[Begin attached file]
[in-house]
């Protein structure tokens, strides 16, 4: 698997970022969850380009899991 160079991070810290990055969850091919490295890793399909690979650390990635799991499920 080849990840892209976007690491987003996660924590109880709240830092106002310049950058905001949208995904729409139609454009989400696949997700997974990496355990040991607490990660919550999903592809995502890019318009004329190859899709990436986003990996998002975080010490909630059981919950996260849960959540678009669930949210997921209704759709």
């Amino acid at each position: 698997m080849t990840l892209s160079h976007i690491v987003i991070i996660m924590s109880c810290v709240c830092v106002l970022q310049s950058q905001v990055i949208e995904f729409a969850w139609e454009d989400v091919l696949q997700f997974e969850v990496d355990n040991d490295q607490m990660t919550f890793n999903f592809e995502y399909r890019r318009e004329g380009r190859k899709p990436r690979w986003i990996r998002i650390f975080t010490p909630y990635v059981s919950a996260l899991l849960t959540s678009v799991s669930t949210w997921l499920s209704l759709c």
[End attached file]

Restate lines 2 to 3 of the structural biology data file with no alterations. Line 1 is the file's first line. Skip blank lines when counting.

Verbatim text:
């Protein structure tokens, strides 16, 4: 698997970022969850380009899991 160079991070810290990055969850091919490295890793399909690979650390990635799991499920 080849990840892209976007690491987003996660924590109880709240830092106002310049950058905001949208995904729409139609454009989400696949997700997974990496355990040991607490990660919550999903592809995502890019318009004329190859899709990436986003990996998002975080010490909630059981919950996260849960959540678009669930949210997921209704759709």
């Amino acid at each position: 698997m080849t990840l892209s160079h976007i690491v987003i991070i996660m924590s109880c810290v709240c830092v106002l970022q310049s950058q905001v990055i949208e995904f729409a969850w139609e454009d989400v091919l696949q997700f997974e969850v990496d355990n040991d490295q607490m990660t919550f890793n999903f592809e995502y399909r890019r318009e004329g380009r190859k899709p990436r690979w986003i990996r998002i650390f975080t010490p909630y990635v059981s919950a996260l899991l849960t959540s678009v799991s669930t949210w997921l499920s209704l759709c």